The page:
In order to state a prima facie claim of duress, the plaintiff must establish that her supervisors wrongfully threatened her, inducing her to sign the agreement under the influence of such fear as precluded her from exercising free will and judgment. Marra, 59 F. Supp. 2d at 70-71. The plaintiff has produced no evidence of any threats, verbal or physical, made against her. Instead, she alleges that searches of her office and lockouts constituted duress, and induced her to enter into the agreement against her will. (Pl.'s Reply 41-42.) However, the actions allegedly taken by her supervisors, even if true, were not wrongful threats against the plaintiff. At most, these actions constituted retaliation against the plaintiff because she publicly accused her supervisors of fraud. That the alleged retaliation continued even after the plaintiff reported the supposed fraud supports the conclusion that the defendants' actions of retaliation were not threats made to keep the plaintiff from disclosing the fraud. (Compl. 19-20.) These actions, therefore, cannot be interpreted as threats against the plaintiff.
Even if the defendants' actions could be interpreted as threats, the plaintiff has shown no relationship between these events and the settlement agreement. She has failed to demonstrate how the actions allegedly taken by her supervisors coerced her into signing the agreement; the plaintiff does not claim that the two lockouts or the computer search occurred because she had not signed the agreement. (Id. at 15-16, 19-20.) Indeed, the plaintiff alleges that access to her office remained restricted even after she signed the agreement. (Id. at 19-20.) Therefore, the alleged lockouts could not have been coercive actions designed to force the plaintiff to sign the agreement. Furthermore, the plaintiff failed to claim duress and coercion until she was no longer satisfied with the results of the agreement. She accepted her detail to the United States Attorney's Office for six months and when the detail was not extended, she accepted 90 days of paid administrative leave. It was only when she was notified that her DOJ employment would cease that she claimed duress and coercion in the execution of the agreement.
In an analogous inquiry to the one at bar, this Court has considered the following in determining whether a contract is unconscionable: (1) the education level of the plaintiff; (2) the relative bargaining power of the parties; (3) whether the plaintiff had a reasonable opportunity to read and understand the contract; and (4) whether the agreement unreasonably favors the defendant. See Brown, 267 F. Supp. 2d at 72-77. These factors do not support the plaintiff's claims of coercion and duress. First, the plaintiff received adequate consideration for the release. (Def.'s Ex. 4 § 2,5-7.) Indeed, she received several benefits in consideration for releasing all claims against the DOJ. (Id.) For instance, the plaintiff received a within-grade salary increase. (Id. § 6.) In addition, the DOJ agreed to withdraw the plaintiff's unfavorable performance appraisal and expunge a reprimand, among other things, from her record. (Id. § 5, 7.) The plaintiff was also given a temporary appointment to the United States Attorney's Office for the District of Columbia. (Id. § 2-3.) Moreover, the DOJ paid $6,000 of the plaintiff's attorney's fees. (Id., ¶ 11.) These benefits conferred upon the plaintiff vitiate her claim that the agreement was substantially one-sided or unconscionable.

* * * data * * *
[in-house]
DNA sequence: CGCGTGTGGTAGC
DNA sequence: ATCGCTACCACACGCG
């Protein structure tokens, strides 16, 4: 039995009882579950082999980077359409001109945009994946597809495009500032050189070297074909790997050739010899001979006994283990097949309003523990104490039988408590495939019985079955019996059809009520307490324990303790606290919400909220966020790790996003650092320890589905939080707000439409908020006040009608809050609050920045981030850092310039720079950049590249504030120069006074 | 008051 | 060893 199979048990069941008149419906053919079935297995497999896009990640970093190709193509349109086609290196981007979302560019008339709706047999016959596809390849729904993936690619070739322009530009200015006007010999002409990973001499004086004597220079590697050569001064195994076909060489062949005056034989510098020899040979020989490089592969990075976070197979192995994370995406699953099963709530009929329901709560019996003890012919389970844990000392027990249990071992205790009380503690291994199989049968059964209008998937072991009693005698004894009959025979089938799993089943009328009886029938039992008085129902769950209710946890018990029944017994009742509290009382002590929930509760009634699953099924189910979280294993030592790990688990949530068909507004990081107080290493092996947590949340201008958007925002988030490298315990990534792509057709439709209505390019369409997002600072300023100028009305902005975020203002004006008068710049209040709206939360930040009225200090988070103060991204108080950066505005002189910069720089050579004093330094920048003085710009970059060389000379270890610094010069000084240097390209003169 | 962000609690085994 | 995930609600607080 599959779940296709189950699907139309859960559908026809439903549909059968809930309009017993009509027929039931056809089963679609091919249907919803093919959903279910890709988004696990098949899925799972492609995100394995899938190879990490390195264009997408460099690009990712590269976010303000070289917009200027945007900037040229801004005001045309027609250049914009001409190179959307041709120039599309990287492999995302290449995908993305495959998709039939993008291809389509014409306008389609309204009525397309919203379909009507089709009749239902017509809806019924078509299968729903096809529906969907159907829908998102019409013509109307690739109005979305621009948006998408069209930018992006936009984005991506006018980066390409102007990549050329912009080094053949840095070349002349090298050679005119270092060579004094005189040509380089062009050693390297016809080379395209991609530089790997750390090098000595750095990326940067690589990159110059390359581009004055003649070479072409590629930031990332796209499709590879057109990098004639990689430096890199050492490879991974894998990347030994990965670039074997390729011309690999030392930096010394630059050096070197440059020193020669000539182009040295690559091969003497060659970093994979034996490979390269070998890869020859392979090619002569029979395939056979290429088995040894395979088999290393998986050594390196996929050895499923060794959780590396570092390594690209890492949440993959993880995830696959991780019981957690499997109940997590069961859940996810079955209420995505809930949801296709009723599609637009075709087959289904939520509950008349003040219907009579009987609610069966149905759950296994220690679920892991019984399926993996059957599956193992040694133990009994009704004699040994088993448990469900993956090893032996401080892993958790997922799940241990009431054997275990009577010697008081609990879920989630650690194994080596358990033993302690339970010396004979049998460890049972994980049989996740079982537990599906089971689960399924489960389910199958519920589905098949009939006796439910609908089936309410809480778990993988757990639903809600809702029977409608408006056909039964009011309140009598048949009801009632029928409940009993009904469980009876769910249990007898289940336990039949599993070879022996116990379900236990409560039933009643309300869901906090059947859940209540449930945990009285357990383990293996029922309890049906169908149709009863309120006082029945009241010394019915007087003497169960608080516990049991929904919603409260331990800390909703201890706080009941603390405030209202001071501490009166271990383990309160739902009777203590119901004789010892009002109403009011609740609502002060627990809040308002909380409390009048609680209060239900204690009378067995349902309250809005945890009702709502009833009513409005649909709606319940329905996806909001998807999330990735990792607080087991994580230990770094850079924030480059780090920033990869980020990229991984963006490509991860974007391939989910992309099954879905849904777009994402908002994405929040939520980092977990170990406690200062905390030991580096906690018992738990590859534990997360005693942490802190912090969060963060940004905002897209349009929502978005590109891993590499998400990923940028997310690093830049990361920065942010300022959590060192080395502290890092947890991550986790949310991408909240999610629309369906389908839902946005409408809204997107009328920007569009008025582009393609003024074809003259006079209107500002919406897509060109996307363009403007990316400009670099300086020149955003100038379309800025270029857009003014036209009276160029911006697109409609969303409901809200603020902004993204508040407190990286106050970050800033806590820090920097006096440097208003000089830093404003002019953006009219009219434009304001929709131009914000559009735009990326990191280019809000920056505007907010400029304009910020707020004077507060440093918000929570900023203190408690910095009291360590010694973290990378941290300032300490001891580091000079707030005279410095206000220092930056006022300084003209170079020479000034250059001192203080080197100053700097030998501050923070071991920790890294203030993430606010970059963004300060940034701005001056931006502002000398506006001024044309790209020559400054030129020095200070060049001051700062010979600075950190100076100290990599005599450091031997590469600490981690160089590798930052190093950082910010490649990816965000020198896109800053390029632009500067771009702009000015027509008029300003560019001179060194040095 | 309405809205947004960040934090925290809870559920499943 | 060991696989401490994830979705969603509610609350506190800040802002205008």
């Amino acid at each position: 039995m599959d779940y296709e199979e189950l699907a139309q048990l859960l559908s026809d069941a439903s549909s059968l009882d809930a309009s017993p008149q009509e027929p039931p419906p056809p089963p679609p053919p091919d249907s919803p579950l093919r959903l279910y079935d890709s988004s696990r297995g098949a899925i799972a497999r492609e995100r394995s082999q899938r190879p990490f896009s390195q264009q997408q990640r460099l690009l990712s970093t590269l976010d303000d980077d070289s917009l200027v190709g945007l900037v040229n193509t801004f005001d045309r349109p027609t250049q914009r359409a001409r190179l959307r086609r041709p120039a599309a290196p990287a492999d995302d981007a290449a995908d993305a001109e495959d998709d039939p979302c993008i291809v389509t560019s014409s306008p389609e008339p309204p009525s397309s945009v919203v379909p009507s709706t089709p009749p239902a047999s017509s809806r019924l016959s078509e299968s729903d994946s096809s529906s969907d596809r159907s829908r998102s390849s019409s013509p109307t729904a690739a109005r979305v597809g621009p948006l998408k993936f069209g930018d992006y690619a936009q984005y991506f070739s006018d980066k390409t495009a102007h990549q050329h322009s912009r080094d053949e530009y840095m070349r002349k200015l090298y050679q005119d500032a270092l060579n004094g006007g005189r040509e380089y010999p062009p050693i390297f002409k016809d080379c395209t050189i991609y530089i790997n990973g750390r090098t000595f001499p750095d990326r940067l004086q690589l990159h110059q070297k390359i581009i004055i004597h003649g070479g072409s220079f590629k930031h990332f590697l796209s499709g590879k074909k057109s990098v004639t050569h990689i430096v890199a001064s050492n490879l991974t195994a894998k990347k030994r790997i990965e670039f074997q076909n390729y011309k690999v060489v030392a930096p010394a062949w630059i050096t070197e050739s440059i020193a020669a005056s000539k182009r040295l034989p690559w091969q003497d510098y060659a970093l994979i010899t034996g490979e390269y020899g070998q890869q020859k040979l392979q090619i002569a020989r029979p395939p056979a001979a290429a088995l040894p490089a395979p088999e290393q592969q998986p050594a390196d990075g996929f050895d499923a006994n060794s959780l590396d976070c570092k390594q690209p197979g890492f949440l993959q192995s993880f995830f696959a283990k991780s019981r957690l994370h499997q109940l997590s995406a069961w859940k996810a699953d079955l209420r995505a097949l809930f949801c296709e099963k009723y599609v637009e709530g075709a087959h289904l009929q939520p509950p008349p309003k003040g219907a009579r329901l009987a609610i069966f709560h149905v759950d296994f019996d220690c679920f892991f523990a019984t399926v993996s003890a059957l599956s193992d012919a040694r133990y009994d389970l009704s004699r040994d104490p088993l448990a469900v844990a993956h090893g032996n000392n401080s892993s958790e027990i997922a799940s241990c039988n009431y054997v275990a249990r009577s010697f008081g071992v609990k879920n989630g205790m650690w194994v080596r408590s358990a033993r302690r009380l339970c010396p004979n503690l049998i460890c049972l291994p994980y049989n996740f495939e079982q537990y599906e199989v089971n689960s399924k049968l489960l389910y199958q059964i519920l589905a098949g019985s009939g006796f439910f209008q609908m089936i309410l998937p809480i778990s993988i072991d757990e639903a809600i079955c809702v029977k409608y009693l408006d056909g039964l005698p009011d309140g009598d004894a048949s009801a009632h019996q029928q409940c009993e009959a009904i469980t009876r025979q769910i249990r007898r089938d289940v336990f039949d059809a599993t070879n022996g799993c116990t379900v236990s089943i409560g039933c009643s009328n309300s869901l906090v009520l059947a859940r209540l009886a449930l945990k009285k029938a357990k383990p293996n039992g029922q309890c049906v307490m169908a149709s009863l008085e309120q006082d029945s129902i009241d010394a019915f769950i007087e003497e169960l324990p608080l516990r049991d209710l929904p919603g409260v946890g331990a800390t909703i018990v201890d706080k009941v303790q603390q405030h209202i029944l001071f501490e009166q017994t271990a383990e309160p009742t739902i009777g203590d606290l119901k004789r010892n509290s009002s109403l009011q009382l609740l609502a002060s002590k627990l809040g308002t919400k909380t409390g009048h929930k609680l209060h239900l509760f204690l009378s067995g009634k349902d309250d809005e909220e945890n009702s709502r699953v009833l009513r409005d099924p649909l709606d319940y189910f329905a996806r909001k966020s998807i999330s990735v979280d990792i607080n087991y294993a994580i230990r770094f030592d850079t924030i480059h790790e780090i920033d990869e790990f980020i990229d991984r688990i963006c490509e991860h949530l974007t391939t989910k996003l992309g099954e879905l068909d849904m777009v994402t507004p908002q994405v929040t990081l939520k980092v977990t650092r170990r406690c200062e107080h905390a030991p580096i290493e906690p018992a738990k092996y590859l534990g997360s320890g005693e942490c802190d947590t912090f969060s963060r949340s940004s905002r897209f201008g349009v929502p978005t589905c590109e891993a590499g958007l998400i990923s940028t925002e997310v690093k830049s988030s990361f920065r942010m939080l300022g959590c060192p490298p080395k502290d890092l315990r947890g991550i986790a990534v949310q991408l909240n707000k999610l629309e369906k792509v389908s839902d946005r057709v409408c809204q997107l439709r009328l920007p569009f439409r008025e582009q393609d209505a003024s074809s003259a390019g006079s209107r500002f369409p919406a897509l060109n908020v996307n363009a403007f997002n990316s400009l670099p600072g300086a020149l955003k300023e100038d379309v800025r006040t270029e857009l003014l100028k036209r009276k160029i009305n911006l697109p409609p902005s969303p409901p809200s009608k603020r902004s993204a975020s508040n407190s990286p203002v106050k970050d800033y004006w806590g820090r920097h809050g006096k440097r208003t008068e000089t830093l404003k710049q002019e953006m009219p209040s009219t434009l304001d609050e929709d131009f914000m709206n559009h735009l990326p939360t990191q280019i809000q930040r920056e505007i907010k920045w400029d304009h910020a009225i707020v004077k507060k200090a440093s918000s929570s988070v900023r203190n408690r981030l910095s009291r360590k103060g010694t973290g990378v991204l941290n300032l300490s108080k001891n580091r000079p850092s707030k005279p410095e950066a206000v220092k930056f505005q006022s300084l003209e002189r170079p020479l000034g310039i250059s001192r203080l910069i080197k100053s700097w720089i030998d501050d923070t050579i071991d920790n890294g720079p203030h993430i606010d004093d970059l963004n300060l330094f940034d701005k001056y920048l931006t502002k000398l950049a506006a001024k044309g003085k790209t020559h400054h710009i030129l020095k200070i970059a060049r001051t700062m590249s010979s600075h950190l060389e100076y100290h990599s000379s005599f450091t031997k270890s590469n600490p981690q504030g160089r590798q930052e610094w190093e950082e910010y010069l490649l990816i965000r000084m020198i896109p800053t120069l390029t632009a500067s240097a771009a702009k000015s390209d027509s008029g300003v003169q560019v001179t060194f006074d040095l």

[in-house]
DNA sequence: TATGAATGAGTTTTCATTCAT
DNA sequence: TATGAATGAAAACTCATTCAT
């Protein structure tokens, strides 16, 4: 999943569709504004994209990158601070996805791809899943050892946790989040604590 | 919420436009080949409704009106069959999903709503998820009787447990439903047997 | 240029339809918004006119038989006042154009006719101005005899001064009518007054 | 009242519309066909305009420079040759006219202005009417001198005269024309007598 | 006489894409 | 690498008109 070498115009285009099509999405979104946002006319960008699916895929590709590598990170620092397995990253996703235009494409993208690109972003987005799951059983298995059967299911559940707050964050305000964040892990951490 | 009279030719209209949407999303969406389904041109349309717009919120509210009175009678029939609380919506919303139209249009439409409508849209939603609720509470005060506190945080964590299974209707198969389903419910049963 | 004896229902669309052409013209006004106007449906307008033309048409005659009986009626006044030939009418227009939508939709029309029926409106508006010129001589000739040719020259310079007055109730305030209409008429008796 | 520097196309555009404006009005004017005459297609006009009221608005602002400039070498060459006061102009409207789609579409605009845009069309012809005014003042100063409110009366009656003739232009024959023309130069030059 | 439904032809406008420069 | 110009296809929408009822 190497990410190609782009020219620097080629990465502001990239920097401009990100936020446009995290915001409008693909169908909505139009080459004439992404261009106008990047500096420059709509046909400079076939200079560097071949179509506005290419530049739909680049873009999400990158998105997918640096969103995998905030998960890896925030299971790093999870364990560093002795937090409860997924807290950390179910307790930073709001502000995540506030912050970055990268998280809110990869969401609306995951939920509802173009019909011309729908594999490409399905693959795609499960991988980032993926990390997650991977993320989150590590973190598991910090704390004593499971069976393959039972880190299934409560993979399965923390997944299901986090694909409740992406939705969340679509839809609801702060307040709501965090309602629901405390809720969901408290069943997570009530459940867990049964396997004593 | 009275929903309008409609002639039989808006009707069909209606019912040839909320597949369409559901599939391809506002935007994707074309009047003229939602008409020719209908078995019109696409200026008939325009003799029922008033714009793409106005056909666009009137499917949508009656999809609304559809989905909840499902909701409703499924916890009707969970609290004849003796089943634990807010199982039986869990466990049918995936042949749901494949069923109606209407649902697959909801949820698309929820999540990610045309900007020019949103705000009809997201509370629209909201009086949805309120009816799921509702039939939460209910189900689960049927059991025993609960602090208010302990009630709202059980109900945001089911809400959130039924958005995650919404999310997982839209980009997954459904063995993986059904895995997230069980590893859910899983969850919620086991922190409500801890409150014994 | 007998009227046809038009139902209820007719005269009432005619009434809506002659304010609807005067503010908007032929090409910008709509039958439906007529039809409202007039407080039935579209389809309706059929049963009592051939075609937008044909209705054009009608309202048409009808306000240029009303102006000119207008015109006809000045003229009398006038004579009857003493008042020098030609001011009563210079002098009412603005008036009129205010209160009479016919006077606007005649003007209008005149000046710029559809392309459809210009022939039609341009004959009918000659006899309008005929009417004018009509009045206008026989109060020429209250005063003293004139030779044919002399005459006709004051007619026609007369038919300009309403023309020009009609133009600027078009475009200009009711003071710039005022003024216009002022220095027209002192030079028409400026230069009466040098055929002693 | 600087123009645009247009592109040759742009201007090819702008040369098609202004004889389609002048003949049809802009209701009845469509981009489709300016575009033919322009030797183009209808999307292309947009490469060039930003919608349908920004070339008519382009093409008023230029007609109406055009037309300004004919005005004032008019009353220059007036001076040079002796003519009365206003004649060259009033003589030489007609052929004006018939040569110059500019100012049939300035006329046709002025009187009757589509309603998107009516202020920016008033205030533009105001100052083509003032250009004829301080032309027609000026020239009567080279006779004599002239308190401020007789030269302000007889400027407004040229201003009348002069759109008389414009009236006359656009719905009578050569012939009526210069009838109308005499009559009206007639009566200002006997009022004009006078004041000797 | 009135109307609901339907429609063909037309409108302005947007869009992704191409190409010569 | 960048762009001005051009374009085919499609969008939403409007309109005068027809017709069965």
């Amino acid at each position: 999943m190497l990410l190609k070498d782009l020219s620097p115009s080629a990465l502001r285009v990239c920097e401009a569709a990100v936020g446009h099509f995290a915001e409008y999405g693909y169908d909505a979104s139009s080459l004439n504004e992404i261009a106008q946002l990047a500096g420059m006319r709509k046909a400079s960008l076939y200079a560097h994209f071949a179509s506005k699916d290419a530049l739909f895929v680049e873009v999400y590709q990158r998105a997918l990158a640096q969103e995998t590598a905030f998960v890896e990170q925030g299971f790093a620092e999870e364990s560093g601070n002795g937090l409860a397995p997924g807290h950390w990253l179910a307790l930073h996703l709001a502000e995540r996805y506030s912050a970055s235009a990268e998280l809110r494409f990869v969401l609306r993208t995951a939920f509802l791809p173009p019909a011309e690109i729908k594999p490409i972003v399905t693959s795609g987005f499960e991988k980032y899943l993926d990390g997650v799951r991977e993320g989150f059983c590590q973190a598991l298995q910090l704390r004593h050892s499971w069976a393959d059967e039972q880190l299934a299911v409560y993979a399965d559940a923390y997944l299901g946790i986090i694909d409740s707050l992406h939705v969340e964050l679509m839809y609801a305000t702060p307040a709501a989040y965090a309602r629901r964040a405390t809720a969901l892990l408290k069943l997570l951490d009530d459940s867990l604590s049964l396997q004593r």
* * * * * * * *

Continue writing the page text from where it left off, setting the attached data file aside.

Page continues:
Second, the plaintiff was represented by independent counsel until the day before she signed the agreement. A plaintiff who consents to a settlement on the advice of counsel or whose attorney actively negotiates settlement on the plaintiff's behalf is presumed to have knowingly and voluntarily consented to settlement on the agreed terms. Wise v. Riley, 106 F. Supp. 2d 35, 39 (D.D.C. 2000). The plaintiff was represented by counsel until the day she signed the agreement, and her counsel was actively involved in the lengthy negotiation of the agreement on the plaintiff's behalf. The plaintiff's representation by counsel during the lengthy negotiation of the agreement undermines the plaintiff's claims that she was coerced into signing an agreement that she did not understand. This Court does not accept the plaintiff's contentions that she, a licensed attorney, represented by counsel over a lengthy period of time who negotiated the agreement on her behalf, was somehow coerced by the other party to the agreement into signing an agreement that was not in her best interest.